Michael Caine and Jude Law are the two stars of Sleuth, and two stars is all this leaden stab at updating one of the former's 1970s successes deserves. Caine, taking a role that was originally Olivier's, plays the wealthy crime writer locked in a battle of wits with the cocky young actor (Law) who's run off with his wife. Neither, however, are well-served by Kenneth Branagh's heavy-handed direction or a Harold Pinter script that suicidally jettisons the original's intricately worked plotting.
The film is set within the confines of the elegant country house Caine's Andrew Wyke has transformed into a hi-tech palace of gleaming designer modernism. Pinter's adaptation of Anthony Shaffer's play sees its characters swap loaded exchanges, waspish barbs and ominous silences as they plot an insurance scam that will allow both to benefit from the theft of Wyke's jewels. That, of course, is just the opening salvo in a tale with more than one surprise to spring before it reaches its deadly endgame.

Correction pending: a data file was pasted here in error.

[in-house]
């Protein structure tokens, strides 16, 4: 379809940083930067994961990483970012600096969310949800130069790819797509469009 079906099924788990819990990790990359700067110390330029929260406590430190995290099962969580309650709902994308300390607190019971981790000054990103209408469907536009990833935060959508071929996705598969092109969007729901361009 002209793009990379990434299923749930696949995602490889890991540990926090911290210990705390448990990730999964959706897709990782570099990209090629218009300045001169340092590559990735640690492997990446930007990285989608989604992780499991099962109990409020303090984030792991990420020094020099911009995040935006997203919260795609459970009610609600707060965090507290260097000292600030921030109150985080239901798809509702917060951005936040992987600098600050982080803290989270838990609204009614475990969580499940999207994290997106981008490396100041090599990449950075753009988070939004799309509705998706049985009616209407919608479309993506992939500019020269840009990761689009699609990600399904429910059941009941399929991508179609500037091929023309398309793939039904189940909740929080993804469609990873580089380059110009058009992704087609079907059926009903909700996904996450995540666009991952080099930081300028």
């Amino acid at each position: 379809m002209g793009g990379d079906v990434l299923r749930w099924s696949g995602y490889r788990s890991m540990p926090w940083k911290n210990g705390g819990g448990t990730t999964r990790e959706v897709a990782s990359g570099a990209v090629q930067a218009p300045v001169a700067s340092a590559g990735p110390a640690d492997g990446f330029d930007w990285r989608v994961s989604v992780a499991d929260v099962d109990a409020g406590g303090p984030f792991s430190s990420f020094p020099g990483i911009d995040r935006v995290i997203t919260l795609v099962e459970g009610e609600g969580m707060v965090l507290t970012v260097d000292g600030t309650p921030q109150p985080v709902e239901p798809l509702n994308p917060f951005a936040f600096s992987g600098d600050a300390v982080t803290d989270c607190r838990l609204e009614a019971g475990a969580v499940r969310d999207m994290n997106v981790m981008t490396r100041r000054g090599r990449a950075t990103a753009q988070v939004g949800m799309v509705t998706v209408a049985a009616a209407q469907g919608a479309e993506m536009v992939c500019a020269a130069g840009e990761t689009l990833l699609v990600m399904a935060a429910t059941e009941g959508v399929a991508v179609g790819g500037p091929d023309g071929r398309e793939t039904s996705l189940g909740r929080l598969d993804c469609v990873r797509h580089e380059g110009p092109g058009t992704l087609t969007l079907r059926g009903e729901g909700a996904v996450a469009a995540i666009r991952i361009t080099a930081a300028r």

"WOEFUL LACK OF CHEMISTRY"
Since none of the twists are remotely credible, however, Sleuth is conspicuously short of the psychological intensity found in Pinter's best stage work. Maybe that explains why Branagh cranks up the style, steeping the action in the marble greys and chilly blues of a set that resembles nothing so much as the ninth circle of hell envisioned by Damien Hirst. No amount of visual flourish, sadly, can compensate for the woeful lack of chemistry between the leads or arch dialogue that sounds more like a Pinter parody than the man himself.
Sleuth is out in the UK on 23rd November 2007.